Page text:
Punching is performed by placing the sheet of metal stock between a punch and a die mounted in a press. The punch and die are made of hardened steel and are the same shape. The punch just barely fits into the die. The press pushes the punch against and into the die with enough force to cut a hole in the stock. In some cases the punch and die "nest" together to create a depression in the stock. In progressive stamping a coil of stock is feed into a long die/punch set with many stages. Multiple simple shaped holes may be produced in one stage but complex holes are created in multiple stages. The final stage the part is punched free from the "web".

A typical CNC punch has a choice of up to 60 tools in a "turret" that can be rotated to bring any tool to the punching position. A simple shape (e.g. a square, circle, or hexagon) is cut directly from the sheet. A complex shape can be cut out by making many square or rounded cuts around the perimeter. A punch is less flexible than a laser for cutting compound shapes, but faster for repetitive shapes (for example, the grille of an air-conditioning unit). A CNC punch can take 600 strokes per minute.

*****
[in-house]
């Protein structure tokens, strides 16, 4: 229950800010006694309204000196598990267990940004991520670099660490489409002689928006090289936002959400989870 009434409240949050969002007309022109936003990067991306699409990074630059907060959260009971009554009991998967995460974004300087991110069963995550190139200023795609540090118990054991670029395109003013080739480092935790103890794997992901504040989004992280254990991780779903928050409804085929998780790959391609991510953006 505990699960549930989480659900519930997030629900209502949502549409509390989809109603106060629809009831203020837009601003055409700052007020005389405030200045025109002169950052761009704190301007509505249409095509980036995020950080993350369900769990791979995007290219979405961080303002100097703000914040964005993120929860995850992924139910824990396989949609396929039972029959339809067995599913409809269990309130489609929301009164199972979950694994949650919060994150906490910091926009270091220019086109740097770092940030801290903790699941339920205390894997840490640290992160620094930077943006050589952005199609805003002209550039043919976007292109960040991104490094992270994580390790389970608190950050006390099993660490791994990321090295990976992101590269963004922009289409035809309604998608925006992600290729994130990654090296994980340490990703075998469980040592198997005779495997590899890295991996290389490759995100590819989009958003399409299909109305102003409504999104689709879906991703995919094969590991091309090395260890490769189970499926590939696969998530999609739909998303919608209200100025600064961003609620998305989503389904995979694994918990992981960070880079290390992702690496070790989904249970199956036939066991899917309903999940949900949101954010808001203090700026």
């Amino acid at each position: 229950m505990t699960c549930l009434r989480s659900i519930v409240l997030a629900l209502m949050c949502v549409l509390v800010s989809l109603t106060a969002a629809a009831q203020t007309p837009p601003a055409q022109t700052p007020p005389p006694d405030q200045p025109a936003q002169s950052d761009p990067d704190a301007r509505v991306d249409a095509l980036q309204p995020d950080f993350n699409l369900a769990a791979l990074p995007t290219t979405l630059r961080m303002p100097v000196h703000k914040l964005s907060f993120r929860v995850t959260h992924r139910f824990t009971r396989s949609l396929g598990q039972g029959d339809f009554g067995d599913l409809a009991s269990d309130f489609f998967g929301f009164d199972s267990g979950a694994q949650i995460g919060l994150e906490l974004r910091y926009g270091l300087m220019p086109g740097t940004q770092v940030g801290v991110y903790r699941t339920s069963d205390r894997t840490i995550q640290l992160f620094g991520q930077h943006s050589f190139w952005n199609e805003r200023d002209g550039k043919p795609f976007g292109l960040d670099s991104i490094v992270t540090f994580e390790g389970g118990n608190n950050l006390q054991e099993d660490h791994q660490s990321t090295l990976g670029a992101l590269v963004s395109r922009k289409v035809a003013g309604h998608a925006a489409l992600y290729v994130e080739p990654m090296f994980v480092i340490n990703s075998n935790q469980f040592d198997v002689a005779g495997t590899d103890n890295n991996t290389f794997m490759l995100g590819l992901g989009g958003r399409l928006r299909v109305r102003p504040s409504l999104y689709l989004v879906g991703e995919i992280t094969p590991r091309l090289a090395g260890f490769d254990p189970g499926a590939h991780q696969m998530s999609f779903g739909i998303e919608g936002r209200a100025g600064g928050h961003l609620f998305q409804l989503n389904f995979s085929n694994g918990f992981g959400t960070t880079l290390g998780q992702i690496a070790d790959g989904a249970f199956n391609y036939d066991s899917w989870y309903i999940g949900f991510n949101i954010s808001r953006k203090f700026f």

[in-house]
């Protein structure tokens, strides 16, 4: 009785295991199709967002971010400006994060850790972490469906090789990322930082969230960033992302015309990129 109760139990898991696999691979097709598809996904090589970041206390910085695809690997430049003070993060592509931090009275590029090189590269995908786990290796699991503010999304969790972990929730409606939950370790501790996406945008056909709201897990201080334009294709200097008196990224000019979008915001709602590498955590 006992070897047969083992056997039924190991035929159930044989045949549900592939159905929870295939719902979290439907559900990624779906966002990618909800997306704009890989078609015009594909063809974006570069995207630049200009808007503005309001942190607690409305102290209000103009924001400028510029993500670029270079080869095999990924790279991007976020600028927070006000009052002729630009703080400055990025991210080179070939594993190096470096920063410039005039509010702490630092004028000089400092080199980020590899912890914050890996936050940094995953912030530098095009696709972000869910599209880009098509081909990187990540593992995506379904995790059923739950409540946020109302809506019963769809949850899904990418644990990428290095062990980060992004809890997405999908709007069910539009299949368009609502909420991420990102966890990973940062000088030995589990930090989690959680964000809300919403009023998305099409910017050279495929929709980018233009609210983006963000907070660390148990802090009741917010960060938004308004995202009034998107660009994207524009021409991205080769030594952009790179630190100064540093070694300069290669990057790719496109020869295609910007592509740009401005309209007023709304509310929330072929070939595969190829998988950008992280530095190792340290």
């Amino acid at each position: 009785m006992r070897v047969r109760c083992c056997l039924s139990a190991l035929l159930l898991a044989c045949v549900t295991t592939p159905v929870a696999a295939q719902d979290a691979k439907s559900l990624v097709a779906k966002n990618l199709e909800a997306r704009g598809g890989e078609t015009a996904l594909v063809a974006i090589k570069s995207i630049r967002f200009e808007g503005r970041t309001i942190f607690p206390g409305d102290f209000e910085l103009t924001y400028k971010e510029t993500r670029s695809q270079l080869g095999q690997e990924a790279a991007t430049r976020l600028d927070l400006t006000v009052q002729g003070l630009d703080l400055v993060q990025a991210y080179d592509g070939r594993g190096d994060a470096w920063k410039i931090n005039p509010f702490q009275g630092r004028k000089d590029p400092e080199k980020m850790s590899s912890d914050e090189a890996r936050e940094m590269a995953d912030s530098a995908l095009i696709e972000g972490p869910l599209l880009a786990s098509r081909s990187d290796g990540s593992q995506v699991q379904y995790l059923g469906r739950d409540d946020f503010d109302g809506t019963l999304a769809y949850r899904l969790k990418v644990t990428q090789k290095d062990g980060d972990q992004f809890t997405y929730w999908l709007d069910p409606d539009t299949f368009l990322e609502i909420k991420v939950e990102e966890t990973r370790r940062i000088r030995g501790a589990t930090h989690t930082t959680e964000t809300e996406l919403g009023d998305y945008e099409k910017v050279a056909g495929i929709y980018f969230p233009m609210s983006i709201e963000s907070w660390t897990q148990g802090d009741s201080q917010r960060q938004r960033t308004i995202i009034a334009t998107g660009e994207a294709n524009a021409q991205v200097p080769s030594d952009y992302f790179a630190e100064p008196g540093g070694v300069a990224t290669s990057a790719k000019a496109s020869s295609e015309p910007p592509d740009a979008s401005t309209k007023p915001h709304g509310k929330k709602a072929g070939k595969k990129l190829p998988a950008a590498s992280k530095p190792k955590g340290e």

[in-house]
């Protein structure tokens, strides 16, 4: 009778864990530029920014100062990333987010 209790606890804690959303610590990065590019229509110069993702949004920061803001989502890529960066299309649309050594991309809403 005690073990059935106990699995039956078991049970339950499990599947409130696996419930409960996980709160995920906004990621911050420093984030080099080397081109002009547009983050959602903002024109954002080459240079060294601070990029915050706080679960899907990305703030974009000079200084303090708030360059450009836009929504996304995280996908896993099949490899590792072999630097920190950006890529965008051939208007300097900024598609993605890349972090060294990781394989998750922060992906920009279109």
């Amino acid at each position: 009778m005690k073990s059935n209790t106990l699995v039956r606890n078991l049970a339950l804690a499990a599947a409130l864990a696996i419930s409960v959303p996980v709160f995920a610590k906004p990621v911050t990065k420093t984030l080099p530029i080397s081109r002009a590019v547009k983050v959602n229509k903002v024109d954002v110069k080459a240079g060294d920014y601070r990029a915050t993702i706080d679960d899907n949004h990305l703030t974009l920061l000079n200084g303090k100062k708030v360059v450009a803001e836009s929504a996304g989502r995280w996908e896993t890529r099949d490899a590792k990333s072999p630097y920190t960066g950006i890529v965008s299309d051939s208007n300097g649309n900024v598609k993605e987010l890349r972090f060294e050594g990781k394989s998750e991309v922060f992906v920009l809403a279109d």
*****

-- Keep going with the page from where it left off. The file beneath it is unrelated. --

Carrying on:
A typical component (such as the side of a computer case) can be cut to high precision from a blank sheet in under 15 seconds by either a press or a laser CNC machine.


Perforating

Perforating is a cutting process that punches multiple small holes close together in a flat workpiece. Perforated sheet metal is used to make a wide variety of surface cutting tools, such as the surform.

Press brake forming